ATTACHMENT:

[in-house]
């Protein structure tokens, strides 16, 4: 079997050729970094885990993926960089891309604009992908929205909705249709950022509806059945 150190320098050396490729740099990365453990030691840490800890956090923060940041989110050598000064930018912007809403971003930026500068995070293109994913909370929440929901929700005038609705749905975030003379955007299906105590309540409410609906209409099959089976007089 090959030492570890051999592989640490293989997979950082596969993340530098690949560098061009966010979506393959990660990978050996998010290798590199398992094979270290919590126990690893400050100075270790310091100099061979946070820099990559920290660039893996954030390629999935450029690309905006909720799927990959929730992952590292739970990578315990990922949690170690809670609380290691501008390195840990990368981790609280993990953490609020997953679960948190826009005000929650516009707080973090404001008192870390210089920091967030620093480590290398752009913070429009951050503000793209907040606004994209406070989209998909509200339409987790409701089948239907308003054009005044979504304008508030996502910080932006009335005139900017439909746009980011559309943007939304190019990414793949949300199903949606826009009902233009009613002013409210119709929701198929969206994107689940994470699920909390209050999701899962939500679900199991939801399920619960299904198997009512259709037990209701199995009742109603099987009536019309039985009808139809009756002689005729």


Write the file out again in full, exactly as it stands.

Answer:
[in-house]
């Protein structure tokens, strides 16, 4: 079997050729970094885990993926960089891309604009992908929205909705249709950022509806059945 150190320098050396490729740099990365453990030691840490800890956090923060940041989110050598000064930018912007809403971003930026500068995070293109994913909370929440929901929700005038609705749905975030003379955007299906105590309540409410609906209409099959089976007089 090959030492570890051999592989640490293989997979950082596969993340530098690949560098061009966010979506393959990660990978050996998010290798590199398992094979270290919590126990690893400050100075270790310091100099061979946070820099990559920290660039893996954030390629999935450029690309905006909720799927990959929730992952590292739970990578315990990922949690170690809670609380290691501008390195840990990368981790609280993990953490609020997953679960948190826009005000929650516009707080973090404001008192870390210089920091967030620093480590290398752009913070429009951050503000793209907040606004994209406070989209998909509200339409987790409701089948239907308003054009005044979504304008508030996502910080932006009335005139900017439909746009980011559309943007939304190019990414793949949300199903949606826009009902233009009613002013409210119709929701198929969206994107689940994470699920909390209050999701899962939500679900199991939801399920619960299904198997009512259709037990209701199995009742109603099987009536019309039985009808139809009756002689005729």